Watch out: you need Nebulae visible. Check your rendering parameters, or switch with ^ (that is "shift+6 <space>" in some keyboards).
G

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Re: Milky Way

Post #17by bh » 18.11.2011, 13:41

Yep... my nebs are on.
regards...bh.

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Re: Milky Way

Post #18by t00fri » 18.11.2011, 18:20

Guillermo,

I was looking further into the problematics of achieving a precise alignment of your MW add-on.

At first, the alignment appears in principle straightforward, if one uses a version of mw.png that still displays some original stars. HOWEVER, in practice one notices a number of substantial distortions, such that it soon becomes apparent that a perfect (overall) alignment is simply impossible with only the degrees of freedom you enumerated for the alignment task.. (rotations around (x,y,z))

So I asked myself e.g. what parameters influence the apparent distance of stars wrapped on the add-on sphere as compared to the corresponding real stars from stars.dat.. I rarely use add-ons, so I am not too knowledgable here. It's certainly not the size of the model sphere in mw.dsc (set arbitrarily to 10 ly).

Do you know the answer?

An obvious observation is a simple relation between RA and DEC that needs to hold for points lying in the galactic plane. In terms of galactic coordinates (l,b), the galactic plane corresponds to galactic latitude b=0. From the well-known transformation equations to equatorial coordinates (l,b) <=> (alpha, delta) it immediately follows that

tan(delta) = tan(62.6 deg) * sin(alpha - 282.25 deg);

It's e.g. satisfied by the official RA, DEC coordinates of the galactic center (modulo small corrections):

# galactic center direction
---------------------------------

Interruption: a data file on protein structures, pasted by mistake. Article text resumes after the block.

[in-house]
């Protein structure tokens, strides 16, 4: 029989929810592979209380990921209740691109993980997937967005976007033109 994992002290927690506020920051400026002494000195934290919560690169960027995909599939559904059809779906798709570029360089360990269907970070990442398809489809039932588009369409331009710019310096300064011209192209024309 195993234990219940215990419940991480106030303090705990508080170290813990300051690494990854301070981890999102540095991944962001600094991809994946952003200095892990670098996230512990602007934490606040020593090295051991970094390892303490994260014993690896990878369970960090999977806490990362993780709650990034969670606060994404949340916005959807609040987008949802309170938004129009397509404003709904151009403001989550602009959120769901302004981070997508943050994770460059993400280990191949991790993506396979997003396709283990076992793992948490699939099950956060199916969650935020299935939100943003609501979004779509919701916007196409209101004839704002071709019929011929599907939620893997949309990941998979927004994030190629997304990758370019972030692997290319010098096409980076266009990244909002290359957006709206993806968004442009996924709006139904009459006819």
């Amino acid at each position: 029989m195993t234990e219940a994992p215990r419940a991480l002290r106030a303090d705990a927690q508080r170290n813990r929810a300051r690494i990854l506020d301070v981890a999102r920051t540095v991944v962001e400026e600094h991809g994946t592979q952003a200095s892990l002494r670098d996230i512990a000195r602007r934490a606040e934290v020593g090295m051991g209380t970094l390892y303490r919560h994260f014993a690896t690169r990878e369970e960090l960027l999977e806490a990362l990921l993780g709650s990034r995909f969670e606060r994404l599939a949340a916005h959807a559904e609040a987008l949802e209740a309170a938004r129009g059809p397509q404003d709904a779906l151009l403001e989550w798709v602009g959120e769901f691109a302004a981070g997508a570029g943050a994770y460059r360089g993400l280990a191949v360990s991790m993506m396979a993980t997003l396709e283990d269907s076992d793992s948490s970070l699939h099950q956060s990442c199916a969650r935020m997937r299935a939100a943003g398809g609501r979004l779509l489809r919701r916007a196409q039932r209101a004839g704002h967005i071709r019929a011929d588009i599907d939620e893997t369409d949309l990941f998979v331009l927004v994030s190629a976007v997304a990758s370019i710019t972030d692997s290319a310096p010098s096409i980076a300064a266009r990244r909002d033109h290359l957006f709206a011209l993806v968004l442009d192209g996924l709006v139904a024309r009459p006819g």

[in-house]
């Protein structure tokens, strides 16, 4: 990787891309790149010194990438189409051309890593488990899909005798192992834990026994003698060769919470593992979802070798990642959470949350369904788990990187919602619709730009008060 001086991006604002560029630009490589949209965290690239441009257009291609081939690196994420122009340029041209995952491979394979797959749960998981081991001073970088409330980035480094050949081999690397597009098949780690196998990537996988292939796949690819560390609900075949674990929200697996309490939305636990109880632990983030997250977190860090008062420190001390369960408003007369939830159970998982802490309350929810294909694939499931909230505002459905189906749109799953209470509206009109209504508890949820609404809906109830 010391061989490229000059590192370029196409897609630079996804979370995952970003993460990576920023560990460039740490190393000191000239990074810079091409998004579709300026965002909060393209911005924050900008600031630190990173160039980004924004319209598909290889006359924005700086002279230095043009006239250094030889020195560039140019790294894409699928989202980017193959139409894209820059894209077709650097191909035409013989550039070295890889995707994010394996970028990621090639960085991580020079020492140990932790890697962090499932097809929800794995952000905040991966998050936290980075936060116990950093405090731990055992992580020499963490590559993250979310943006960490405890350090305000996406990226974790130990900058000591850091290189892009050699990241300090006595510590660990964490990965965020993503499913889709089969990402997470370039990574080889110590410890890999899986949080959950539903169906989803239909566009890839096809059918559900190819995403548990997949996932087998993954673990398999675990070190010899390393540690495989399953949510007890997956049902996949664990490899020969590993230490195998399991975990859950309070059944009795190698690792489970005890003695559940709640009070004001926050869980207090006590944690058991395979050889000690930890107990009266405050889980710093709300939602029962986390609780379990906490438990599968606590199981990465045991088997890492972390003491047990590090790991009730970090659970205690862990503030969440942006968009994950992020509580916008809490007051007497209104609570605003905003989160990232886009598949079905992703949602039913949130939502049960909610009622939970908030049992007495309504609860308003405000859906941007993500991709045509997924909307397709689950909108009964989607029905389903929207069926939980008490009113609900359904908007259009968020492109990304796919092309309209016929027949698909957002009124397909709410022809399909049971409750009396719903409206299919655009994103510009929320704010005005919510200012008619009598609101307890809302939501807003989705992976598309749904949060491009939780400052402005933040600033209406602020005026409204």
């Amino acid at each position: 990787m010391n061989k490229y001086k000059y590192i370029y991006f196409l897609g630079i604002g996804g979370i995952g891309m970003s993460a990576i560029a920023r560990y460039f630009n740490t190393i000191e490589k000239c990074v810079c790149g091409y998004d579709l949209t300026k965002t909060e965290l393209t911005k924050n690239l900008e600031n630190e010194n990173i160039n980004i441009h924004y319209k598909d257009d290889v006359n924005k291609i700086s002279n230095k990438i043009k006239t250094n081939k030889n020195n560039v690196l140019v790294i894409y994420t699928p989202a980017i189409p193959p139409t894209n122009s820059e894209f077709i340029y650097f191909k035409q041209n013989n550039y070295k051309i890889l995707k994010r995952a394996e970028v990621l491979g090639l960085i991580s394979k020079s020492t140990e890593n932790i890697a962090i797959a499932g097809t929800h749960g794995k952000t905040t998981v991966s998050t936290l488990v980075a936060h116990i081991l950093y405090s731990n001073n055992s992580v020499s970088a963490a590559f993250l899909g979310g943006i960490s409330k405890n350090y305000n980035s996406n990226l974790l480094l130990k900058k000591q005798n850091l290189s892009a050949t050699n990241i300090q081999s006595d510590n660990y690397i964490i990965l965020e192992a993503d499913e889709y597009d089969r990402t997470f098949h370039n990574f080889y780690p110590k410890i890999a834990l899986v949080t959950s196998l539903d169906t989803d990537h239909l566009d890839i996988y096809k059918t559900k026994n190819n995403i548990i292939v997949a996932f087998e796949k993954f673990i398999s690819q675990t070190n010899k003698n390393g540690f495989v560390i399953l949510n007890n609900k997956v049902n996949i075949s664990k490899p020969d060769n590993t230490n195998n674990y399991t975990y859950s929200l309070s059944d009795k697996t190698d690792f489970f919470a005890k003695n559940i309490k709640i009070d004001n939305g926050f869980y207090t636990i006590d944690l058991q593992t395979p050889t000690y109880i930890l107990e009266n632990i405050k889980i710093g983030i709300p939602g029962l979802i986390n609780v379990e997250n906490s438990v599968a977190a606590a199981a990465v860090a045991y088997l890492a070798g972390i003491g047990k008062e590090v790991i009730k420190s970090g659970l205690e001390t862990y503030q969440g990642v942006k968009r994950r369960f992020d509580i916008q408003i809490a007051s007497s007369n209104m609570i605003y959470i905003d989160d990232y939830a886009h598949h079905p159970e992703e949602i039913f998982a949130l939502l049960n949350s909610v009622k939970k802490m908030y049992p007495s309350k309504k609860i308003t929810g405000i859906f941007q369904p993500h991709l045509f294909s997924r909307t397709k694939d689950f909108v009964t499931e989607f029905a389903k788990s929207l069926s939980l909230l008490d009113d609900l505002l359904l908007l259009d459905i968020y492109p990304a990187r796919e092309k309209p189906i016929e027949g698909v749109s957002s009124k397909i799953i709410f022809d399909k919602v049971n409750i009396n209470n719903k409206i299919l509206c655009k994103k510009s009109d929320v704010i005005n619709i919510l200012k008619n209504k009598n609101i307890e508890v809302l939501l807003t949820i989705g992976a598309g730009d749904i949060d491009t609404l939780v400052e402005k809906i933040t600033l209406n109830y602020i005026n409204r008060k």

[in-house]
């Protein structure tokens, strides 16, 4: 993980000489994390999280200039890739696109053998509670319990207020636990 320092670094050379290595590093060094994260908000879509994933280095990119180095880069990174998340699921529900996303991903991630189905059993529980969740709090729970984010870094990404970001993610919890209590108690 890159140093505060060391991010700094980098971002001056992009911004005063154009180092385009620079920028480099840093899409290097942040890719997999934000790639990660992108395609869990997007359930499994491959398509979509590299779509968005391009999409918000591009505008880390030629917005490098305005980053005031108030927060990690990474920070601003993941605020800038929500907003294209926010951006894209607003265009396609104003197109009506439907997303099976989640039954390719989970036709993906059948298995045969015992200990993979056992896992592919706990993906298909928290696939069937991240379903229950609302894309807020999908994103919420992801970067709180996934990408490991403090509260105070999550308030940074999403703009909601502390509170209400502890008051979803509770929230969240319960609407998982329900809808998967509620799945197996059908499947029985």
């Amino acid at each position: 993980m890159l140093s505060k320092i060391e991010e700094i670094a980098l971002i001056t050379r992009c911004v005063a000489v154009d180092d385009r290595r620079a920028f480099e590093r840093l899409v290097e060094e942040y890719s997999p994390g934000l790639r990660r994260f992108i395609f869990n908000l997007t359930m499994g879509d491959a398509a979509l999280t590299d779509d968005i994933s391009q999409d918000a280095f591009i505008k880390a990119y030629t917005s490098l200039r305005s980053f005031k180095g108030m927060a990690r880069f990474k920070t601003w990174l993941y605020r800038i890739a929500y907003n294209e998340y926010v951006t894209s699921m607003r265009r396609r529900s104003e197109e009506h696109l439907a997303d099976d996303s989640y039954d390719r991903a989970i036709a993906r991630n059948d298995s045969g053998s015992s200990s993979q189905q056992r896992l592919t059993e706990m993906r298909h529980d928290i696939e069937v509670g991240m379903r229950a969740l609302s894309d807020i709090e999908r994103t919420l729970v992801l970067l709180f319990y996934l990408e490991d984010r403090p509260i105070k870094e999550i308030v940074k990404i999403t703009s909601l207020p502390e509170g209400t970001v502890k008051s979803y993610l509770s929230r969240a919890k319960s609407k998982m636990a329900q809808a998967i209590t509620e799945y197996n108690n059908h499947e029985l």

$ra = "17 45 37.224"; #IAU 1959
$dec = "-28 56 10.23"; #IAU 1959

Fridger
Last edited by t00fri on 18.11.2011, 18:34, edited 1 time in total.
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Re: Milky Way

Post #19by abramson » 18.11.2011, 18:25

That's the first thing I tried. It didn't work well. I presumed bad calibration of the panorama image. So I gave up and aligned by hand.

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Re: Milky Way

Post #20by Cham » 18.11.2011, 19:40

You should also notice that the spherical model on which the picture is pasted is very crude. From a distance, we easily see the limited amount of triangles. Texture distortions are inevitable with a crude sphere.

I suggest that you considerably rise the resolution of the sphere.

Also, I suggest that you duplicate the mesh and flip its normals, so we can see the texture on both sides of the spherical model. It may be usefull to see the galactic plane while the observer is outside the sphere.

The sphere could also use a radius of 1000 LY, to give a better feel of scale while we move around.

You should make the model invisible by default and use a CELX script to toggle it ON/OFF, as I do with all my nebulae addons (sprite based models and flat billboards). The script can also be used to show more informations, as the location of major nebulae, for example.
Last edited by Cham on 18.11.2011, 19:55, edited 1 time in total.